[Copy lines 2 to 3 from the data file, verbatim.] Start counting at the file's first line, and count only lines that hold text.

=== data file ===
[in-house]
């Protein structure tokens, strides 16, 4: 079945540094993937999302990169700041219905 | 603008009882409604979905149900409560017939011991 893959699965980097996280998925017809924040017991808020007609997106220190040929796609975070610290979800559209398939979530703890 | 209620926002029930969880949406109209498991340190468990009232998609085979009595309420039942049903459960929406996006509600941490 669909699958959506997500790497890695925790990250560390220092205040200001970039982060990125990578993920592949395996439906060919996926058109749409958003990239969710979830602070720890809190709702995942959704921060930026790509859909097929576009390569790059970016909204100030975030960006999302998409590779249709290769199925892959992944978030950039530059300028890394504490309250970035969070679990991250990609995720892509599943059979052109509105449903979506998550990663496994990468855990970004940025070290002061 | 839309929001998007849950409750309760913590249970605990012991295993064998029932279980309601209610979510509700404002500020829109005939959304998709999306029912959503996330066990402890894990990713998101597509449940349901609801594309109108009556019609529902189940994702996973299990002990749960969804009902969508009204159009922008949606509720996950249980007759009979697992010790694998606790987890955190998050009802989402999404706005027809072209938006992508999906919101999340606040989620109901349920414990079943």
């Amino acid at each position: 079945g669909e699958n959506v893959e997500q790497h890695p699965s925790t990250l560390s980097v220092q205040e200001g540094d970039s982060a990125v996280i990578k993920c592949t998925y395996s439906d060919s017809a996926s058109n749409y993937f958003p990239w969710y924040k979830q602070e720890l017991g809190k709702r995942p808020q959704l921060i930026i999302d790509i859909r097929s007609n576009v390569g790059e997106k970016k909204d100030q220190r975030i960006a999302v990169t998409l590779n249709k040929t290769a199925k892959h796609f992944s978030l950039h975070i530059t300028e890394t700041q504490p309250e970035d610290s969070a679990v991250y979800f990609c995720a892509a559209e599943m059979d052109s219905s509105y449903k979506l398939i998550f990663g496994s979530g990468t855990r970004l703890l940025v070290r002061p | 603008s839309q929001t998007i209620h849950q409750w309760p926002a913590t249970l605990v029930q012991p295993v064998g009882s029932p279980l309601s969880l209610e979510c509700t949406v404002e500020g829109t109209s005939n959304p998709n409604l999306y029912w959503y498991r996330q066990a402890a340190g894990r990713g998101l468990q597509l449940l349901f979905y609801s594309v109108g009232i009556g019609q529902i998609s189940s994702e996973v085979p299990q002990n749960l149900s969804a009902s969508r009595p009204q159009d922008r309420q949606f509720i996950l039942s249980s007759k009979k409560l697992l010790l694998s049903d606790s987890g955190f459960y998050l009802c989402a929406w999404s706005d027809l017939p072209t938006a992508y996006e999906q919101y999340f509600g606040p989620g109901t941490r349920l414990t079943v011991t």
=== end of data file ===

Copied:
């Protein structure tokens, strides 16, 4: 079945540094993937999302990169700041219905 | 603008009882409604979905149900409560017939011991 893959699965980097996280998925017809924040017991808020007609997106220190040929796609975070610290979800559209398939979530703890 | 209620926002029930969880949406109209498991340190468990009232998609085979009595309420039942049903459960929406996006509600941490 669909699958959506997500790497890695925790990250560390220092205040200001970039982060990125990578993920592949395996439906060919996926058109749409958003990239969710979830602070720890809190709702995942959704921060930026790509859909097929576009390569790059970016909204100030975030960006999302998409590779249709290769199925892959992944978030950039530059300028890394504490309250970035969070679990991250990609995720892509599943059979052109509105449903979506998550990663496994990468855990970004940025070290002061 | 839309929001998007849950409750309760913590249970605990012991295993064998029932279980309601209610979510509700404002500020829109005939959304998709999306029912959503996330066990402890894990990713998101597509449940349901609801594309109108009556019609529902189940994702996973299990002990749960969804009902969508009204159009922008949606509720996950249980007759009979697992010790694998606790987890955190998050009802989402999404706005027809072209938006992508999906919101999340606040989620109901349920414990079943």
């Amino acid at each position: 079945g669909e699958n959506v893959e997500q790497h890695p699965s925790t990250l560390s980097v220092q205040e200001g540094d970039s982060a990125v996280i990578k993920c592949t998925y395996s439906d060919s017809a996926s058109n749409y993937f958003p990239w969710y924040k979830q602070e720890l017991g809190k709702r995942p808020q959704l921060i930026i999302d790509i859909r097929s007609n576009v390569g790059e997106k970016k909204d100030q220190r975030i960006a999302v990169t998409l590779n249709k040929t290769a199925k892959h796609f992944s978030l950039h975070i530059t300028e890394t700041q504490p309250e970035d610290s969070a679990v991250y979800f990609c995720a892509a559209e599943m059979d052109s219905s509105y449903k979506l398939i998550f990663g496994s979530g990468t855990r970004l703890l940025v070290r002061p | 603008s839309q929001t998007i209620h849950q409750w309760p926002a913590t249970l605990v029930q012991p295993v064998g009882s029932p279980l309601s969880l209610e979510c509700t949406v404002e500020g829109t109209s005939n959304p998709n409604l999306y029912w959503y498991r996330q066990a402890a340190g894990r990713g998101l468990q597509l449940l349901f979905y609801s594309v109108g009232i009556g019609q529902i998609s189940s994702e996973v085979p299990q002990n749960l149900s969804a009902s969508r009595p009204q159009d922008r309420q949606f509720i996950l039942s249980s007759k009979k409560l697992l010790l694998s049903d606790s987890g955190f459960y998050l009802c989402a929406w999404s706005d027809l017939p072209t938006a992508y996006e999906q919101y999340f509600g606040p989620g109901t941490r349920l414990t079943v011991t």